Note: The image of
the sage with a staff above is used with permission of the Wandering
China - General
Premiere site on the internet for Chinese
language, literature, art, history, philosophy & religion posts elegant
cyber-texts of many Chinese classics. Simple free software lets you read
documents in Chinese & English.
This chapter of Richard Hooker's
Civilizations offers historical
introductions to leading sages (Confucius,
Ti) & major movements (legalism,
and excerpts from select classics (Analects
Expanded version of Wesleyan University's
Confucian e-text project includes texts from later Neo-Confucian & other
traditions. English notes but no English translation of texts provided. Free
downloadable internet fonts required to view Chinese characters.
Steven A. Brown maintains a well designed
portal to classic texts & information about
other resources for Chinese thought on the internet.
Gary Arbuckle analyzes the transformation of
the concept of deity between the Shang and Chou dynasties.
George Whincup's comprehensive index of
websites devoted to the Book of Changes, conventional commentary (from Richard
to Cyrille Javary's
the I-Ching to Tony
Granillo's masters thesis,
the I-Ching) & on-line
Hanno Lecher's authoritative annotated guide
offers detailed descriptions & ratings of research quality websites. Big 5
font required to view Chinese characters (Institute of Chinese Studies, University of Heidelberg).
Anthropologist Richard Effland's report on his
academic exchange in China includes a survey of the
basis of Chinese culture from the Shang
to Han dynasties, with detailed introduction to
Charles Muller's directory of scholarly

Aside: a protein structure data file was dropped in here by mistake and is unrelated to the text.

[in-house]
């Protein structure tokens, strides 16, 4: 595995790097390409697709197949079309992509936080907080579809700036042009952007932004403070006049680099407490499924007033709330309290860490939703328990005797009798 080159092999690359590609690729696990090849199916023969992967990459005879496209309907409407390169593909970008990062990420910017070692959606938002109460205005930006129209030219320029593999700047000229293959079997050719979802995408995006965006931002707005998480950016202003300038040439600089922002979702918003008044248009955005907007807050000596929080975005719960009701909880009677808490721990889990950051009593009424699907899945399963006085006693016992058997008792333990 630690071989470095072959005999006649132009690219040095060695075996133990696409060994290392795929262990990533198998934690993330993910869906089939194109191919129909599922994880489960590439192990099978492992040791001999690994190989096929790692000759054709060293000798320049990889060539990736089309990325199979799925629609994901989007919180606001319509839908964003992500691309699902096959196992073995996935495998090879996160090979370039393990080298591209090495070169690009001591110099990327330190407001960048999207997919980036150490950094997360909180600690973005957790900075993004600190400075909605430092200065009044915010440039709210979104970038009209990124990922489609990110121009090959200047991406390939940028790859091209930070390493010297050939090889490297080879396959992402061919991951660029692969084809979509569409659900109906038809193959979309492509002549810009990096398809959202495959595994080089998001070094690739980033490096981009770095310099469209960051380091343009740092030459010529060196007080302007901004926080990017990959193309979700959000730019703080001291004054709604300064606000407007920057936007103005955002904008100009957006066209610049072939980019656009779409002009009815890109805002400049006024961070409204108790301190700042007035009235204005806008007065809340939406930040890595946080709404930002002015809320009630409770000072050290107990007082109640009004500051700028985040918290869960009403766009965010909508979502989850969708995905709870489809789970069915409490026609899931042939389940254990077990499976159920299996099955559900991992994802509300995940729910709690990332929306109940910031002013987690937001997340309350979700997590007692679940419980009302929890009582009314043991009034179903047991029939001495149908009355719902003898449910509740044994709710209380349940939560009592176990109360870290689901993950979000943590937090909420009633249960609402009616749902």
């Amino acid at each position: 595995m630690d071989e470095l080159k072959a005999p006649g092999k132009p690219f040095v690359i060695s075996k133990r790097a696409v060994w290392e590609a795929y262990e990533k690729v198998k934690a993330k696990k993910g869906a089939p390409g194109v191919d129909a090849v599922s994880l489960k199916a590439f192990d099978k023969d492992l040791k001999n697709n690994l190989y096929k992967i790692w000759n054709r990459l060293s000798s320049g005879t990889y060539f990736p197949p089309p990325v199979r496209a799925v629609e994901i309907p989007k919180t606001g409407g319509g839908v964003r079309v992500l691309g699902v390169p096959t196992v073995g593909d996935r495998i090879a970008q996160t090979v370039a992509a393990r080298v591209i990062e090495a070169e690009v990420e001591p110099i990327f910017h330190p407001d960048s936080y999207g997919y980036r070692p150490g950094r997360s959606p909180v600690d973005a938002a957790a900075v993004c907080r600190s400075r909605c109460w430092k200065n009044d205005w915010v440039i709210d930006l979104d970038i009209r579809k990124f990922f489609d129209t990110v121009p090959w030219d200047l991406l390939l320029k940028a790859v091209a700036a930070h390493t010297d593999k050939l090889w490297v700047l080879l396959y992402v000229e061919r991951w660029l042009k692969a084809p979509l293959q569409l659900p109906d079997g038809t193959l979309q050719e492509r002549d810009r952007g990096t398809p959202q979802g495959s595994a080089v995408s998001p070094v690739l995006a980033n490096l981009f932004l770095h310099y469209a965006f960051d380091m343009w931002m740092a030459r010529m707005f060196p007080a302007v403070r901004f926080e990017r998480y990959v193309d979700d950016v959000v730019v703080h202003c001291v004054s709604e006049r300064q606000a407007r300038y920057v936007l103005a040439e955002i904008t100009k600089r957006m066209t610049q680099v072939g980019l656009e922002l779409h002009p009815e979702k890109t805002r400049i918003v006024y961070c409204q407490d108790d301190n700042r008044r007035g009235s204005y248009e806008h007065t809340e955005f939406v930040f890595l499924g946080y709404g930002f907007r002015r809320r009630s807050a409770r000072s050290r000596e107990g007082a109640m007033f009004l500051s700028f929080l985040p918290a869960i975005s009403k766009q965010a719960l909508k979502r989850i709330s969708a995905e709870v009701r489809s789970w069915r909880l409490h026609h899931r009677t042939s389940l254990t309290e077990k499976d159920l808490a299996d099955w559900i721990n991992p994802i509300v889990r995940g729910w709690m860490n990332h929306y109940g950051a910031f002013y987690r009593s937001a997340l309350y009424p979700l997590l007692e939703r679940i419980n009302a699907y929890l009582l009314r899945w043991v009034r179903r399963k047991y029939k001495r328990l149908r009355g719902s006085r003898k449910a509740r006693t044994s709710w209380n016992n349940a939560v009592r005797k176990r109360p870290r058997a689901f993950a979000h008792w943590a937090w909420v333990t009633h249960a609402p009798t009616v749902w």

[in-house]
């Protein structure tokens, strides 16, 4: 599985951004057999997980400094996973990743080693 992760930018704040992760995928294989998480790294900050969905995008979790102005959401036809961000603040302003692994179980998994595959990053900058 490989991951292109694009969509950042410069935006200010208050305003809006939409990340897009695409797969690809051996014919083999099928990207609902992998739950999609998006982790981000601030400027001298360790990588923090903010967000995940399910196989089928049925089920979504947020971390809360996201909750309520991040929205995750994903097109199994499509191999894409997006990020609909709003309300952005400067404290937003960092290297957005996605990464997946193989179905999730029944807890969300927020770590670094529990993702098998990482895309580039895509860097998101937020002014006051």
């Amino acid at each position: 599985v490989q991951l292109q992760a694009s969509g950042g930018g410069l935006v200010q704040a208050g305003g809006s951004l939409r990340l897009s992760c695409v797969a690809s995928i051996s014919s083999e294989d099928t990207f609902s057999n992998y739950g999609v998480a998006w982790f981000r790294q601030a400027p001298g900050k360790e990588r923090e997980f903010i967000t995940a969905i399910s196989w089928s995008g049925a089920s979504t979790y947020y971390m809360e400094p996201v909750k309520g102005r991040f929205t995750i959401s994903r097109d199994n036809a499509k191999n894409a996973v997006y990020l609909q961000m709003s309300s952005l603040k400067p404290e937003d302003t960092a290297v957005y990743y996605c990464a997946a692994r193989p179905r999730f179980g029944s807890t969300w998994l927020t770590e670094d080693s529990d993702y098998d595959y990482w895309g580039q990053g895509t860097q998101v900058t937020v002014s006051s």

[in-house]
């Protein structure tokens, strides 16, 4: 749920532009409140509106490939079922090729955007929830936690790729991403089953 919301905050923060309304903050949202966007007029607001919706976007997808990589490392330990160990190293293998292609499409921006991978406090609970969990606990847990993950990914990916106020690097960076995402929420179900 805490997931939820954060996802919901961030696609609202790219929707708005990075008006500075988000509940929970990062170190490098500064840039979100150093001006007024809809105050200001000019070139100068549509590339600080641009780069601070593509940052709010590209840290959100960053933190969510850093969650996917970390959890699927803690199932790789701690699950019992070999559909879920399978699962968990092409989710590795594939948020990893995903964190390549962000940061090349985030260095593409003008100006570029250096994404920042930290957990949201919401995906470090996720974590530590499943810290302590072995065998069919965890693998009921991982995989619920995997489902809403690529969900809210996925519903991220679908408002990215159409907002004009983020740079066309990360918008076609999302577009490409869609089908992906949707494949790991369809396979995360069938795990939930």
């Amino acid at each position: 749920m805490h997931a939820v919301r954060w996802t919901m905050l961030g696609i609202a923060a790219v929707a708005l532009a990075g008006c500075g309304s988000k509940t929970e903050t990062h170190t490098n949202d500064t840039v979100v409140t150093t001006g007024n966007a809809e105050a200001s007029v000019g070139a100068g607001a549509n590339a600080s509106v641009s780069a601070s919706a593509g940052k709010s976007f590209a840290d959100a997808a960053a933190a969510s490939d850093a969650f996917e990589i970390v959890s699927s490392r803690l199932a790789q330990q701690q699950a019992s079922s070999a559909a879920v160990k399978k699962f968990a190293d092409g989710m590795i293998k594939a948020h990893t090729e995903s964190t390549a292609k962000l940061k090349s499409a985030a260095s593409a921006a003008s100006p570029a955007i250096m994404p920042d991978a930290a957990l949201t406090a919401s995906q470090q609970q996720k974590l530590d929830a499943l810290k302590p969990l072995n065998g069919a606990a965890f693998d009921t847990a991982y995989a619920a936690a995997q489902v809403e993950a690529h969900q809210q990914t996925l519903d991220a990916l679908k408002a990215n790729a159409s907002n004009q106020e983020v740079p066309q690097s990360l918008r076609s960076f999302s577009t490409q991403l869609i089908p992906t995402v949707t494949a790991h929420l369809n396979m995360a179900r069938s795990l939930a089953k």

internet tools includes articles on
East Asian philosophy
& religion, information on viewing texts with
encoded Chinese, Korean & Japanese characters & fresh English
classics (Toyo Gakuen U., Japan).
Complete text of Yu Chien's
doctoral 1997 dissertation at Lancaster U (UK).
For those who like to read a work in the
original language Rick Harbaugh (Yale U) offers the classics in Chinese
characters (no special font required) with linked English translations.
Confucian texts include the Analects
(Lun Yu), Doctrine of the Mean
(Zhong Yong), Great Learning
(Da Xue), & Filial Piety
(Xiao Jing). Clickable lexical notes aid readers in deciphering
characters. A superb tool for anyone learning Chinese.
Charles Muller provides fresh English
translations of the
of the Mean, &
Richard Hooker sketches the influence of the
Chinese master K'ung Ch'iu (6th c BCE ) & his principle of
Gary Arbuckle explains how an outsider opened
the privileges of ancient Chinese aristocracy to any educated person.
Thomas A. Wilson presents a general survey of the
development of Confucian ritual illustrated with images of temples &
shrines in Beijing & other cities (Hamilton College NY).
Gary Arbuckle argues that the depersonalization
of deity in Confucianism was the deliberate product of political necessity.
Elegant Chinese language e-version of Lao Sze-kwang's
dictionary provides explanations of philosophical concepts, short biographies of
philosophers, and descriptions of the most important classics. Requires Big 5
font (Hong Kong U).
Full text of the primary Confucian classic in
Chinese & English, with multilingual annotations from the shelves of the
reading room of China the
Features a traditional
of Confucius, with elegant parallel English/Chinese texts of the
of Rites (book 9),
6.2.15 & an extensive
archive with over 200 on-line images.
Gary Arbuckle traces the metamorphosis of the
image of Confucius.
Presentation of the controversial
research of Bruce & Taeko Brooks to date Chinese classic texts from the
5th-3rd c. BCE, such as the
of Confucius (U of Massachusetts).
Digging. Help fill holes.
This page was revised
20 February 2008